Today sees the rise of nationalism, the return of totalitarian parties in Europe to electoral success, and the rise of the alt-right and white supremacists in the US. Thus, there is urgency for psychoanalysts, with their understanding of cruelty, sadomasochism, perversion, and other mental mechanisms, to speak out. Jonathan Sklar has risen to the challenge with this timely, thought-provoking, and, at times, upsetting work. Dark Times starts with a look at European history in terms of monuments and mourning, before moving into storytelling and the elision of thought and history at this current time, including harrowing detail of the brutalities inflicted by ISIS on the Yazidi, and concludes with a meditation on the relationship between cruelty in the early environment and hatred of the other within society, with particular focus on racism in the US.
Sklar goes against the grain of brief sound bites, which are an aid to quickly pass over painful knowledge. Instead, he goes into detail to give extremely dark, horrid occurrences, and the human beings on the receiving end, respect and understanding, which enables the reader greater access to allowing unconscious things to be made more conscious, highlighting the quality of humanity in human beings. Also, listening to these stories enables us to become more aware, not only of what is going on over there, but also what is happening here, because in our increasingly joined-up world, here is always implicated and affected too. By ridding ourselves of the illusions of our political times, we can find greater freedom to think, develop, challenge, and create hope, for the future of our children and our grandchildren, as well as for ourselves.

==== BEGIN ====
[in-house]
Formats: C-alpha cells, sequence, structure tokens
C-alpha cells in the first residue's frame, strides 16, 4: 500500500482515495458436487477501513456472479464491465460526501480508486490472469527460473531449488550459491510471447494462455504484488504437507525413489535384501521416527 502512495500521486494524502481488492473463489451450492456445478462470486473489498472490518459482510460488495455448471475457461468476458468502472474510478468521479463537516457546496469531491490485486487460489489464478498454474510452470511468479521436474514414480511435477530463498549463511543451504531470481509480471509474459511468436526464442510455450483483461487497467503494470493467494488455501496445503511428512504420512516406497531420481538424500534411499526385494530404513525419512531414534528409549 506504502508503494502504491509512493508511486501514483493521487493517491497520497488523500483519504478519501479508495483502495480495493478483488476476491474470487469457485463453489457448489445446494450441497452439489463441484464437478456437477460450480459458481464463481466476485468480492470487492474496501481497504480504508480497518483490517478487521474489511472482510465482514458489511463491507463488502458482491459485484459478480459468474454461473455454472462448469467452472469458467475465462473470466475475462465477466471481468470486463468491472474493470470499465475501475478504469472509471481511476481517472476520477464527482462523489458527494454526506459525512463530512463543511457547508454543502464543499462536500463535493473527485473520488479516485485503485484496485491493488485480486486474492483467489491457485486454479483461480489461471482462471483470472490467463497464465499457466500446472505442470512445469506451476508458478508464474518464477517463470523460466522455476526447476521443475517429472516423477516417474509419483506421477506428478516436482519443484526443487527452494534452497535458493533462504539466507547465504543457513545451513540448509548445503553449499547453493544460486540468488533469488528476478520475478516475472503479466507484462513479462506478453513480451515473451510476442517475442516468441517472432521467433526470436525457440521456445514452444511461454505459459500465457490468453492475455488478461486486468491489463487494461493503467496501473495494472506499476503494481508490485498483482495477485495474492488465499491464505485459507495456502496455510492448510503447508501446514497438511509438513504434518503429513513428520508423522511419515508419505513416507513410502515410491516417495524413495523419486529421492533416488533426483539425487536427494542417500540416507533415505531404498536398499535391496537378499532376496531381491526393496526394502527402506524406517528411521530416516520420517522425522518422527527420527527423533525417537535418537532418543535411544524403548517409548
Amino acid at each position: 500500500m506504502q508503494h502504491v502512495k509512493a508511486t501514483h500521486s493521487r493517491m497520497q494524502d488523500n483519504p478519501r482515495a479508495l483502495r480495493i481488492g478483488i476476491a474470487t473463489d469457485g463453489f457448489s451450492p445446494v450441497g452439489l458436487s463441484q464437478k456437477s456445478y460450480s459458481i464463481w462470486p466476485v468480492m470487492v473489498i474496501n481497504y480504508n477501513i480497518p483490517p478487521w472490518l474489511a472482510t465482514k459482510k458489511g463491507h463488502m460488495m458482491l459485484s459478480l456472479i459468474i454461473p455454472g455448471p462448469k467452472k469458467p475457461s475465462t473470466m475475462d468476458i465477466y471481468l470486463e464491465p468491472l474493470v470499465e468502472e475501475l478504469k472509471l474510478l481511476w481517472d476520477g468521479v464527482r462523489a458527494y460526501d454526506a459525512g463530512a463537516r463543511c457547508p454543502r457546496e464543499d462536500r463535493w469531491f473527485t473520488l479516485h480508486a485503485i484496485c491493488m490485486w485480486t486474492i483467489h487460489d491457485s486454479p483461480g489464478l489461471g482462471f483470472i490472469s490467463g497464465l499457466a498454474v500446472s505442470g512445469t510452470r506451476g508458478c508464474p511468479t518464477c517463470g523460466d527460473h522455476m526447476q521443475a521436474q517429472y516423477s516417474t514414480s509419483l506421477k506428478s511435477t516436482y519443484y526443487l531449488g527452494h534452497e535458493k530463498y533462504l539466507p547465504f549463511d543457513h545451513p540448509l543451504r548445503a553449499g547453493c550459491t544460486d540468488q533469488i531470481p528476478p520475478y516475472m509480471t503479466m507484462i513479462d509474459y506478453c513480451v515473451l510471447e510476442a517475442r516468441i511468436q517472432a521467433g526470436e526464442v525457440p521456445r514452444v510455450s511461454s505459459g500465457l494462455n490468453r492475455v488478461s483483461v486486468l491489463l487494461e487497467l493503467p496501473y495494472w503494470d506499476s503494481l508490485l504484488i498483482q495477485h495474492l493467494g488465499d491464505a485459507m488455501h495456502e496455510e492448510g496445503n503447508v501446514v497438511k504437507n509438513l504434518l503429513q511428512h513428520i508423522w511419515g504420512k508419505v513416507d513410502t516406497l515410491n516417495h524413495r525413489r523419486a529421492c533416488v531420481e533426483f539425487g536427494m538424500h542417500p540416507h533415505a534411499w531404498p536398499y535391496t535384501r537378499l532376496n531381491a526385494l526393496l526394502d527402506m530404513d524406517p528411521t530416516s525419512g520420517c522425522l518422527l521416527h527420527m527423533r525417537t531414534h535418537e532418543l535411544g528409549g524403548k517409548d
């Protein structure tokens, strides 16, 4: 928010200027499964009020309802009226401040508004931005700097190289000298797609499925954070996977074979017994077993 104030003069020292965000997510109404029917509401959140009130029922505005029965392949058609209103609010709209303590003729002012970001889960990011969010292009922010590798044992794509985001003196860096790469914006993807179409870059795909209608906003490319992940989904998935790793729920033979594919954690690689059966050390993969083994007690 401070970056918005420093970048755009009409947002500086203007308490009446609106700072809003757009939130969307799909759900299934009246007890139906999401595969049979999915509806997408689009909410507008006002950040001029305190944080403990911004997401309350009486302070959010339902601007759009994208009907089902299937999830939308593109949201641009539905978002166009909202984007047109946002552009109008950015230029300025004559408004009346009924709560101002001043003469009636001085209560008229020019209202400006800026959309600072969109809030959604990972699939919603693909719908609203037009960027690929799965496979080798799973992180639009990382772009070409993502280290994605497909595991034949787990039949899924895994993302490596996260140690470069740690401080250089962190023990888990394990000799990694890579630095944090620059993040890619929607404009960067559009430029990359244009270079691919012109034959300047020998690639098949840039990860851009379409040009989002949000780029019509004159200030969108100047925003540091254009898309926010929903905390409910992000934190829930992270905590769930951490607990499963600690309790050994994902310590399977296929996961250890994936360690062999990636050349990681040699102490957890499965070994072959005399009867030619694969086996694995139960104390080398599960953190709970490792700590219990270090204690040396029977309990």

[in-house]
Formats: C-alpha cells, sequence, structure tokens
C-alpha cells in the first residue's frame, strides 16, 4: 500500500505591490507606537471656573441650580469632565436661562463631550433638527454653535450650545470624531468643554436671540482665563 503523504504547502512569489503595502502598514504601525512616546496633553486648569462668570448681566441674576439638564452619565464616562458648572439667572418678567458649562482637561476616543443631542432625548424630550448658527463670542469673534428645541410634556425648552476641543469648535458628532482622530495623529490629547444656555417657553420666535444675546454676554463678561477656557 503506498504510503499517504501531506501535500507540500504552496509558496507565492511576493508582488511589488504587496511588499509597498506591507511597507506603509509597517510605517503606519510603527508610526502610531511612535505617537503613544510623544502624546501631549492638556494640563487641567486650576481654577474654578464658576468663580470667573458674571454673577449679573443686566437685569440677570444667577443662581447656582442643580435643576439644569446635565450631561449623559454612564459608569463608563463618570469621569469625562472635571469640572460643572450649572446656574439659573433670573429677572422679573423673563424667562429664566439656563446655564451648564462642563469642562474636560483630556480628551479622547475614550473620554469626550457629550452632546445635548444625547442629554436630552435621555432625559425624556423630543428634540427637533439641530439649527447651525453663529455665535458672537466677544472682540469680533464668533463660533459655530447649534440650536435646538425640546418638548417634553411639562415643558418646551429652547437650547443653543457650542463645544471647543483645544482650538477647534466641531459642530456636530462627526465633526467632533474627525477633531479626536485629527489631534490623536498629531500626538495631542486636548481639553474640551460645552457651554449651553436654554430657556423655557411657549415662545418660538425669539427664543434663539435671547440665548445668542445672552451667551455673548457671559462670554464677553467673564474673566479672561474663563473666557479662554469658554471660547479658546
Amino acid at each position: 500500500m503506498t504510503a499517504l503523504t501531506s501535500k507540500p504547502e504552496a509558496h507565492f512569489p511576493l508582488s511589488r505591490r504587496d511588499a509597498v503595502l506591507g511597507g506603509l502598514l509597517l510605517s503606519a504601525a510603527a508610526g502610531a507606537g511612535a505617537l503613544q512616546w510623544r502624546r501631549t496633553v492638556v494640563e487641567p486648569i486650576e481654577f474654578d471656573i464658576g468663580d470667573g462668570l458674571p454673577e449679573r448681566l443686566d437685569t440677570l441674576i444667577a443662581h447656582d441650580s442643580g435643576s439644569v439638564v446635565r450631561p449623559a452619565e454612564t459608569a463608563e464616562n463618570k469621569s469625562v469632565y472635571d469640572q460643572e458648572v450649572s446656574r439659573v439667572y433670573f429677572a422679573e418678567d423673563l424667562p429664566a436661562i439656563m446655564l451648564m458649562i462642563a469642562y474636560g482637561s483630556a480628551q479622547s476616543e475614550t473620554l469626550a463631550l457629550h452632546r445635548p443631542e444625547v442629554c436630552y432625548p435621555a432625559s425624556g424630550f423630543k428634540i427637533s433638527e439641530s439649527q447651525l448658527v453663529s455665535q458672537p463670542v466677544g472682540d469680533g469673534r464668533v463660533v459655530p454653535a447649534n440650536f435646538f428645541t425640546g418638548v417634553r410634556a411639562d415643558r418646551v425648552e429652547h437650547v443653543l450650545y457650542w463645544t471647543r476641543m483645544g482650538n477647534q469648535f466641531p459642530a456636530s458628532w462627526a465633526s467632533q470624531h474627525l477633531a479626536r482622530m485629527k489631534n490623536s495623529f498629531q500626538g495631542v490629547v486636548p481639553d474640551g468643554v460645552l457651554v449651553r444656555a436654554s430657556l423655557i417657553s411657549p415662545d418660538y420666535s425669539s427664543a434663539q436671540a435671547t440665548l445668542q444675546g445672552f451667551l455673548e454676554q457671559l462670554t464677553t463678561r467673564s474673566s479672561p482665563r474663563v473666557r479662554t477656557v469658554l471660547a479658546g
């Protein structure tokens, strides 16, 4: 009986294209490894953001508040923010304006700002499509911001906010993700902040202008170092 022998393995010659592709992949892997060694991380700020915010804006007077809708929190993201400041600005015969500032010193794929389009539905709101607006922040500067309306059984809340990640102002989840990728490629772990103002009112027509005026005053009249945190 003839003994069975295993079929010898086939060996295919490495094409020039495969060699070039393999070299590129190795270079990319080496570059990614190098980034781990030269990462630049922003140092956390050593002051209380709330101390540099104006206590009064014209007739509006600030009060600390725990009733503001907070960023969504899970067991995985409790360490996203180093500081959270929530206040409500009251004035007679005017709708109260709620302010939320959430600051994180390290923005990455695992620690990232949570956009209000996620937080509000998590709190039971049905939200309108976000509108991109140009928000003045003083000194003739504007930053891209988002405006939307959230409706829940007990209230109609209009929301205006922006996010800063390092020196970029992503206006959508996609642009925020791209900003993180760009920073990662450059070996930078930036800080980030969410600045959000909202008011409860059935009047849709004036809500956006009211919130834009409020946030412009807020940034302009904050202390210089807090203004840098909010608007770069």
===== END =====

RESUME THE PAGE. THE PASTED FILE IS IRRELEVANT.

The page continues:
About the Author:
Jonathan Sklar, MBBS FRCPsych, is a training analyst and fellow of the British Psychoanalytic Society. Originally trained in psychiatry at Friern and the Royal Free Hospitals, he worked for four years in adult psychotherapy at the Tavistock Clinic in London. For many years he was consultant psychotherapist and head of the psychotherapy department at Addenbrooke’s and Fulbourn hospital in Cambridge. He now works in fulltime analytic practice in London. He teaches and supervises at the Institute of Psychoanalysis; taught an MSc course for many years on “Ferenczi and Contemporary Psychoanalysis” at University College London; and teaches regularly in Chicago.